(Webinar Recap) Driving Business and Talent Outcomes with Career Pathways Ft. Josh Bersin

Part One: Webinar Highlights from “Driving Business and Talent Outcomes with Career Pathways”


While staff displacement and mass layoffs may be dominating the news cycle, labor market statistics paint a very different picture. In fact, in 2019 the unemployment rate fell to 3.5% – the lowest rate since 19691. Today’s unemployment rate, however, is even lower – 3.4% reported in January 20222. What’s more, in 2019 there were 6 million job openings3, but today’s job market has grown to 11 million open positions4.  “Most of you are going to be facing an economic slowdown,” said Bersin, “but the paradoxical counterpart is that the labor market is incredibly tight.” It’s no wonder that according to a recent Gartner report of 850 HR leaders, attracting, retaining and training talent for the future of work are still 3 of the 5 top trending HR priorities for 2023. 

These topics and more were at the core of a live discussion between Josh Bersin (The Josh Bersin Group), Nehal Nangia (Research Analyst, The Josh Bersin Group), Matthew J. Daniel (Principal of Talent Mobility and Strategy, Guild), Olivia Walsh (VP Talent and Culture, Tyson) and Joe Gage (CHRO, Bon Secours Mercy Health)


The complexities of today’s talent landscape

50.5 million people quit their jobs in 2022 beating out 2021’s total of 47.8 million – about ⅓ of the workforce – which means that there simply aren’t enough people to fill open jobs5. Bersin and Nangia walked through the realities of today’s talent pool.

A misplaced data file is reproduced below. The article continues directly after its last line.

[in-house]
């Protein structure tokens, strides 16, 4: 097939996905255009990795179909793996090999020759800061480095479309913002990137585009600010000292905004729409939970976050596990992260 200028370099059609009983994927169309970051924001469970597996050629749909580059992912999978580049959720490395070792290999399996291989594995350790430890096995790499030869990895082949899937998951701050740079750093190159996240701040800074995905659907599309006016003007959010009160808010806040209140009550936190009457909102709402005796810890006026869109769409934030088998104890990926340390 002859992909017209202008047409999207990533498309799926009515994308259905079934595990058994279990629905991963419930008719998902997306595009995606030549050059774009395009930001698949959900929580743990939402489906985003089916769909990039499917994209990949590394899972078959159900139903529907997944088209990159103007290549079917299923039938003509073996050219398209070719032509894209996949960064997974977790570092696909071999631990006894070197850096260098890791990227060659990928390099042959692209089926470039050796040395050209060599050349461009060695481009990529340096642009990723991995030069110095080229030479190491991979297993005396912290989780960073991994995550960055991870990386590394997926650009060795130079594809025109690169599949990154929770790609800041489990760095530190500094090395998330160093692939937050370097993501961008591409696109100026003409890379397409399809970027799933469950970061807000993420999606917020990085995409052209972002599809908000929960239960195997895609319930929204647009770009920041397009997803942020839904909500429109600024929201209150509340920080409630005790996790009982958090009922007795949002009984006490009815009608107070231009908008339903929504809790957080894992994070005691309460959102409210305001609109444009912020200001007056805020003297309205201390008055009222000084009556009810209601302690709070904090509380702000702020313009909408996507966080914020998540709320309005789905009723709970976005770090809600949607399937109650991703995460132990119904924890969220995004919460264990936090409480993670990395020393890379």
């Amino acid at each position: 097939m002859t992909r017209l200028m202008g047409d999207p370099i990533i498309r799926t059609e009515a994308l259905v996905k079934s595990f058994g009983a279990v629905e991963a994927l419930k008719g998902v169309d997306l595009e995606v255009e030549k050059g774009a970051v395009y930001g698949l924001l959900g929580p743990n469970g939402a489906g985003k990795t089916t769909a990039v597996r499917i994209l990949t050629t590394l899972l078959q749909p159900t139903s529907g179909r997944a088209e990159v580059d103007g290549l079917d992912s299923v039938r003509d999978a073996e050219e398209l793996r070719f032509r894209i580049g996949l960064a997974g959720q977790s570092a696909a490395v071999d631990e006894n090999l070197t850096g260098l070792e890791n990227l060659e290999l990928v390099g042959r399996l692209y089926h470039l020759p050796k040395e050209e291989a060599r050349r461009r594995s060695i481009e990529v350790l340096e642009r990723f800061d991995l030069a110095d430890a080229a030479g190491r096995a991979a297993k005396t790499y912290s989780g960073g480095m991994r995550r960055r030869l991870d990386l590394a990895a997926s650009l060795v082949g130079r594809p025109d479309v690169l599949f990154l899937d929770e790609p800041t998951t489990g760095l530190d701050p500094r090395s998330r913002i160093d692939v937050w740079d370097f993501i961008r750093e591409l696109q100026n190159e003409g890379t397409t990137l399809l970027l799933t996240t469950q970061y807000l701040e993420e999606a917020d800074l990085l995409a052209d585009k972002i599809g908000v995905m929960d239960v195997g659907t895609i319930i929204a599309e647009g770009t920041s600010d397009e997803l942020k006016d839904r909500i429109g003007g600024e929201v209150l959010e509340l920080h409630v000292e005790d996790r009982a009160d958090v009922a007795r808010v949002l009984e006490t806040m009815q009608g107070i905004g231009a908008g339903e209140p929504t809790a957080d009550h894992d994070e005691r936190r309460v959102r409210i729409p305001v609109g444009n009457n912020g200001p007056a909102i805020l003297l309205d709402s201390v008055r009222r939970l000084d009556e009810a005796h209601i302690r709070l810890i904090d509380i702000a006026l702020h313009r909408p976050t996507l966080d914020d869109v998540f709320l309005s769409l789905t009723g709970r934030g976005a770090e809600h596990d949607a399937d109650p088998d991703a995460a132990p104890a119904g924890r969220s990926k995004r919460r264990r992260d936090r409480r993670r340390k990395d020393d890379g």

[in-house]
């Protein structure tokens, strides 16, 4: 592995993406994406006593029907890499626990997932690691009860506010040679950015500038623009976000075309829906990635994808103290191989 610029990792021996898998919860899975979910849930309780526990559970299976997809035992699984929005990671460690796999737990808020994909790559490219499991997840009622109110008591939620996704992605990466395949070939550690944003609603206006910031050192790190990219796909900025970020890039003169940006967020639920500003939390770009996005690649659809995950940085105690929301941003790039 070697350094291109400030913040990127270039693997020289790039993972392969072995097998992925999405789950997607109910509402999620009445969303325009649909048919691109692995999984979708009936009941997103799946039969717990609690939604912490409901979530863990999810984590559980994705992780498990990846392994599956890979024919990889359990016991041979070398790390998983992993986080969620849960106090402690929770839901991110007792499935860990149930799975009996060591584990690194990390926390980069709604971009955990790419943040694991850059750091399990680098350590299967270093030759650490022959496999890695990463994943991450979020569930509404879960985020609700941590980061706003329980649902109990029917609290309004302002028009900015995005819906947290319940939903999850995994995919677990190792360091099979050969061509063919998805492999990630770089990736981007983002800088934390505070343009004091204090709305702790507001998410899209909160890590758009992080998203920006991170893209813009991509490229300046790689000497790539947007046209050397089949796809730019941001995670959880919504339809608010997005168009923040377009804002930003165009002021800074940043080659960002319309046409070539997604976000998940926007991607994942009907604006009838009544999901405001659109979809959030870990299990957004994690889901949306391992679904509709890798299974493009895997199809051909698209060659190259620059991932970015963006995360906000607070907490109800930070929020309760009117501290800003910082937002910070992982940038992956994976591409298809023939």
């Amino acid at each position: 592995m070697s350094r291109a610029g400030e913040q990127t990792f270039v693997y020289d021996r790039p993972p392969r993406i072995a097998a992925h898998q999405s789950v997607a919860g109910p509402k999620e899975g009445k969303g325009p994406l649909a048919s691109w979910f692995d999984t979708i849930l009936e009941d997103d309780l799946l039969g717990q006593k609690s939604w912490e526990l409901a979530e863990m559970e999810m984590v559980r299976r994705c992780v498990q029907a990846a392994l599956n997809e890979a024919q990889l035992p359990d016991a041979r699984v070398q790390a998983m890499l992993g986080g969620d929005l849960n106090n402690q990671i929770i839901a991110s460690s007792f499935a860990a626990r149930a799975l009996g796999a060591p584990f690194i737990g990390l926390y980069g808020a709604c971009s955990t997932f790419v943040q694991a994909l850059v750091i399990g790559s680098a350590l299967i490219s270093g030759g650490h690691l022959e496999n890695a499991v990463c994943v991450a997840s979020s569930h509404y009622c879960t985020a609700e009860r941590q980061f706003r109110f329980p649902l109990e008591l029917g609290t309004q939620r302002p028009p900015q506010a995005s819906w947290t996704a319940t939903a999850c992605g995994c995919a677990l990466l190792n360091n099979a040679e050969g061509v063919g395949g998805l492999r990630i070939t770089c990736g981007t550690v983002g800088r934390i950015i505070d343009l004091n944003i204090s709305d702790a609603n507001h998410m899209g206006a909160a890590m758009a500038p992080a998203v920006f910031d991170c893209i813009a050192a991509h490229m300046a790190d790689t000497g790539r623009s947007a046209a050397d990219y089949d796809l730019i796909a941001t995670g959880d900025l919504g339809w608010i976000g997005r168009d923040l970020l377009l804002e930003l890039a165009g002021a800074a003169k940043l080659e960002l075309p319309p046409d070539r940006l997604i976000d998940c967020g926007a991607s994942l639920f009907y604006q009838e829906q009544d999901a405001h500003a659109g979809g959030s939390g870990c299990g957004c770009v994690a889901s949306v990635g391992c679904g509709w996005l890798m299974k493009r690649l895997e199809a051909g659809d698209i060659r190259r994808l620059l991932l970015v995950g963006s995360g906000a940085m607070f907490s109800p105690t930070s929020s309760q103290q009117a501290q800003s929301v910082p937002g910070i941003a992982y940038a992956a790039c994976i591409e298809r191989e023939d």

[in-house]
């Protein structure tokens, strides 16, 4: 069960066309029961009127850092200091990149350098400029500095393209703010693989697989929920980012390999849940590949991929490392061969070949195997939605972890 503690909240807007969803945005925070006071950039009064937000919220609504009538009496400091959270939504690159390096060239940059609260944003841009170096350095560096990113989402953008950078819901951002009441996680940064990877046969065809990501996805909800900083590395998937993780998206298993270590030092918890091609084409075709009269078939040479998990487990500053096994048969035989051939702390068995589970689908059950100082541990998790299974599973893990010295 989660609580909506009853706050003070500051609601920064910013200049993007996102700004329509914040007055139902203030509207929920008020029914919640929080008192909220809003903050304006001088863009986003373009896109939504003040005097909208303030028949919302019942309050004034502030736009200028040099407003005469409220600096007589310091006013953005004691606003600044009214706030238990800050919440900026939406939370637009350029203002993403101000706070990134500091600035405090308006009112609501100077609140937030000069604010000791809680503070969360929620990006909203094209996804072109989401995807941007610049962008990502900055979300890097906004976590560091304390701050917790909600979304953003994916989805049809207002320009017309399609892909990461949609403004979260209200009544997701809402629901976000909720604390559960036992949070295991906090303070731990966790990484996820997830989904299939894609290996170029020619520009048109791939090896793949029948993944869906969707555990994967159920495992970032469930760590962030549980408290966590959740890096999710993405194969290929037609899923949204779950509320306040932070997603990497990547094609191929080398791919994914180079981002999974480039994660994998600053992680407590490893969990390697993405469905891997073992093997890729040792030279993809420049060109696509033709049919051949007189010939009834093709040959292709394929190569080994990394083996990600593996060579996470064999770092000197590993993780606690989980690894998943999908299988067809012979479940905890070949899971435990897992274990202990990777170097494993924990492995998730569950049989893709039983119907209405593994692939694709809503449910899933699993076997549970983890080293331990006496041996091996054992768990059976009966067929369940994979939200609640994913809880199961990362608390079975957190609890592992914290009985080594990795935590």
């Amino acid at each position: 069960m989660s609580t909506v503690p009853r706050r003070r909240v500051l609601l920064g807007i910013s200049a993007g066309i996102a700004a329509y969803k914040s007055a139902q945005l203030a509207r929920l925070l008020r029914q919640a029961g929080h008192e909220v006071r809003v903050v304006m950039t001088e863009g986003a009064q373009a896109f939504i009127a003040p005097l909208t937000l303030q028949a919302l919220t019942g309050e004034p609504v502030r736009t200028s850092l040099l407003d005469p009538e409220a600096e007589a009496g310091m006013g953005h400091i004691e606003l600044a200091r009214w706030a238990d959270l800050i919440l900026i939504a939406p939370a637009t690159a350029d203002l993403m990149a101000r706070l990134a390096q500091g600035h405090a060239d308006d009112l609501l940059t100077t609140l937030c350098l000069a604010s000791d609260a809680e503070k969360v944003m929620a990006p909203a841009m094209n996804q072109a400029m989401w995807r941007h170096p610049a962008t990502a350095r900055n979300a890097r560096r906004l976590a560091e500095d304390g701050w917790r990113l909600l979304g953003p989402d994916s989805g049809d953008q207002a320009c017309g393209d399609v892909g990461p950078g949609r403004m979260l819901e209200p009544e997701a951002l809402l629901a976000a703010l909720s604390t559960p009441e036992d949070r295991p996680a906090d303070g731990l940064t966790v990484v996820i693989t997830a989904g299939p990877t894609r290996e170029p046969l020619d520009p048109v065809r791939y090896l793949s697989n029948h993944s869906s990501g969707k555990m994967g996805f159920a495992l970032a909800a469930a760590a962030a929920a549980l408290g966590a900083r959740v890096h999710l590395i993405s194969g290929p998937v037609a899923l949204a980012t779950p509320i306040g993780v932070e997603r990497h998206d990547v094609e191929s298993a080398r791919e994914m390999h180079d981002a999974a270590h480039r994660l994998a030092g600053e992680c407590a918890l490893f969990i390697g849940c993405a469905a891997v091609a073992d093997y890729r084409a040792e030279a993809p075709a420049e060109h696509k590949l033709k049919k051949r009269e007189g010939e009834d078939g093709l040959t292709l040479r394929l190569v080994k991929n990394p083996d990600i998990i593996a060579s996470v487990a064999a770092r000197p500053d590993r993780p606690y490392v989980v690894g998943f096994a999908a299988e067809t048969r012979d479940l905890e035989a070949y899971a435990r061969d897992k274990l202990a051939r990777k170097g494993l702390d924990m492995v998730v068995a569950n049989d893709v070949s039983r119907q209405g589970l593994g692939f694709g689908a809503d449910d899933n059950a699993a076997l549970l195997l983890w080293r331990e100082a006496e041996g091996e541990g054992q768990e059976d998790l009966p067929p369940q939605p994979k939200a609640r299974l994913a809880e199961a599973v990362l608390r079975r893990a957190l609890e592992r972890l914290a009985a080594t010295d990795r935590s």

• Baby Boomers are retiring. 
  • The fertility rate is now below replacement rate in almost every developed economy – even China. 
  • Employees today want more flexibility. 
  • Businesses are moving into new industries, downsizing and upsizing at the same time as they transform, requiring new skills and new roles to be filled. 

All of these issues lead to challenges attracting and retaining actual human beings able to step into roles.

Is skilling alone enough?

Learning and skilling have been critical parts of the recovery process for businesses post-pandemic. But is skilling enough? Everything we do in learning, skilling and reskilling is a means to an end, but not the end in itself. “The end goal is growth,” said Nangia. In 2022, The Josh Bersin Group undertook their largest study on what matters most for driving critical business outcomes in relationship to 94 leading L&D practices.